MUMBAI: The nationwide lockdown has left not just the players, but even the support staff of the Indian team twiddling their thumbs in anticipation of when exactly the game will resume.
In an exclusive chat – Vikram Rathour – the batting coach of the Indian team – who is also an ex-India opener and national selector, tells TOI how he and his colleagues have kept the players’ spirits high during the prolonged break.
Excerpts.
What have your tips been to the batsmen to keep themselves in the groove during lockdown?
The last few months have been unprecedented. None of us has gone through the kind of situation that we are facing now. The challenge was, or still is, to keep the players motivated and do the best they can to be ready for when the cricket starts. When you are playing international cricket, you are on the move all the time. Travelling and playing matches day-in-day-out. This break has given me an opportunity to have one-on-one conversations with the players.
As there was no possibility of playing cricket, the best thing to do was to do self-analysis and self-reflection. Identifying the areas of your game that you want to improve in, and also how you want to work towards it. Reflecting on the kind of cricket you’ve played last year. Things that you have done well and also things that you did not do well. The players were advised to do shadow practice and do lots of visualization.
Do you think that the batsmen will take more time to find their touch as compared to the bowlers?
I don’t think so. It will be equally challenging for both – batsmen and the bowlers – to get back to their peak form after a long break like this. The good thing is that most of the players have been managing to train well during the lockdown. Their fitness routines are being monitored closely by the trainers and physios. So, we are hoping that whenever the outdoor sessions start, it will be a matter of a few weeks of practice and then they should be ready to start playing some practice/domestic matches and then on to international cricket.
Are you open to the idea of team India playing in front of empty stadiums?
The priority will be for cricket to start. If at that time, there are still no vaccinations available, then whatever precautions are required, we will have to take. If that means having to play in empty stadiums, so be it. It is not ideal but I’m sure that the players will manage it.
Do you think that the batsmen will have a huge advantage now that the bowlers aren’t allowed to use saliva to shine the ball?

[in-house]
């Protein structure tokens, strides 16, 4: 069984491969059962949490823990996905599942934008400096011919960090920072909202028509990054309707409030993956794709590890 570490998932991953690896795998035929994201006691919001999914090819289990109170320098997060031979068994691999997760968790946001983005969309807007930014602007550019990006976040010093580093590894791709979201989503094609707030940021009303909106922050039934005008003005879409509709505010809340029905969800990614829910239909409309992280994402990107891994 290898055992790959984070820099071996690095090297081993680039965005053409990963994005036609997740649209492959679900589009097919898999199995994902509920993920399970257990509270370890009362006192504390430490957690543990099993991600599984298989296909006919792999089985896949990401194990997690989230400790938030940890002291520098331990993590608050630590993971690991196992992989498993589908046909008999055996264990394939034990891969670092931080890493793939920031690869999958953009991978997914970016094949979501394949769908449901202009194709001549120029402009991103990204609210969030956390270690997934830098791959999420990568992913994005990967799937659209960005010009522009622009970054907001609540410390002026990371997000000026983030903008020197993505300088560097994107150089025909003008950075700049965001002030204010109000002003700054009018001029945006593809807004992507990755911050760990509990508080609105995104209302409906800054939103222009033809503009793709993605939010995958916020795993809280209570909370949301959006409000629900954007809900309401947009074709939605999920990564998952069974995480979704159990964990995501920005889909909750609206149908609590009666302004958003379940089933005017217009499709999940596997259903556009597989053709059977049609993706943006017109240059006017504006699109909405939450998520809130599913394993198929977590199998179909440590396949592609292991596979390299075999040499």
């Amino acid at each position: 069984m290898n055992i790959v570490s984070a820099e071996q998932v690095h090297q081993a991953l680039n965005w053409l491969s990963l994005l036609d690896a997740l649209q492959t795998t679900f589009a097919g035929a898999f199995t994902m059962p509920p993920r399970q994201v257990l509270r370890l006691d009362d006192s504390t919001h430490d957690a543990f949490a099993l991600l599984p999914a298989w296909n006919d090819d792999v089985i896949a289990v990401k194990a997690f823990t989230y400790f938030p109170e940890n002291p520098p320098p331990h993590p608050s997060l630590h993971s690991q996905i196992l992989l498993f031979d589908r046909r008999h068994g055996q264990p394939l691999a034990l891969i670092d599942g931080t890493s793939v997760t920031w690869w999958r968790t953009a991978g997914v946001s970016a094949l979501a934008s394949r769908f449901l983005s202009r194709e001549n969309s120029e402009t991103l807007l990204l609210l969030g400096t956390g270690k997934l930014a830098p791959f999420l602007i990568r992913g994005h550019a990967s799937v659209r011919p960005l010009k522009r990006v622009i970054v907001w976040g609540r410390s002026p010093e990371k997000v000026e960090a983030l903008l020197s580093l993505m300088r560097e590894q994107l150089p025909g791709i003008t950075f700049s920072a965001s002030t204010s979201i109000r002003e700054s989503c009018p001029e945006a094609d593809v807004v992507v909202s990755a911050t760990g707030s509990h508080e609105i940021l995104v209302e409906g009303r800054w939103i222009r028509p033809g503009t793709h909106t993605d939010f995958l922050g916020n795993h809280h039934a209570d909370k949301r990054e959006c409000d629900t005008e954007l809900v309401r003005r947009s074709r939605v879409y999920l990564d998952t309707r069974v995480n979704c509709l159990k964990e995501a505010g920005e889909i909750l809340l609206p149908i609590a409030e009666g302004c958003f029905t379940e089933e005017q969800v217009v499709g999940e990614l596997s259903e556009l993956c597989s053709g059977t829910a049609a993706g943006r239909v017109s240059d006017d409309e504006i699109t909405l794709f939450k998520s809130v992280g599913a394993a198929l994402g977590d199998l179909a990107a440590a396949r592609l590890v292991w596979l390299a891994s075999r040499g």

If you are not allowed to put anything on the ball to shine, then yes, it could be an advantage for the batters. But if you can use your sweat, or if the ICC allows some artificial stuff to shine the ball, then the difference would not be too big. As long as it is going to be the same for all the teams, it should be fine.
The batsmen received a lot of criticism for their lack of technique against swing and short-pitched bowling in New Zealand in the two Tests we lost there. What do you think went wrong?
New Zealand was a tough series. I don’t believe the issue was to do with poor technique. As a batting group, we had worked really hard during our preparations but somehow were not able to execute our game plans when it mattered. Also, the conditions that we got in Test matches, the amount of grass and kind of bounce we got, it is not easy to replicate that in your practise. But to be fair the conditions were the same for both the teams. They just handled them better than us. I believe everyone has learnt something from that tour and all are determined to do better on the next tour.
How receptive have the players been to advise from you so far? When do you feel the need for giving advice? What has been your general advice to batsmen, some of whom are the best in the world?
The players have been really good so far. They have been pretty open with having discussions and coming up with plans to improve individually and as a group. As to when do I feel the need to give advice, it is different with everyone. At this level, there is no standard time or situation for you to intervene. Each one is a different character and you as a coach need to identify it and approach accordingly. One thing is for sure: There is absolutely no stagnation in anyone in the group and they all are working hard to get better at what they do.
The general area of work has been so far to come up with better game plans. Batting is about scoring runs, so you as a batsman need to come up with a plan to score runs in any given situation with taking the least amount of risk.
Does it help that you’ve been a national selector before you took up this role?
I believe that all kind of experiences matters to be a good coach. Having played this game, having done coaching and of course, being a national selector – all of these experiences give you the insight to deal with different issues of the players. Having seen and dealt with most of the current players during my stint as a national selector is definitely an advantage for me in my role as India’s batting coach.



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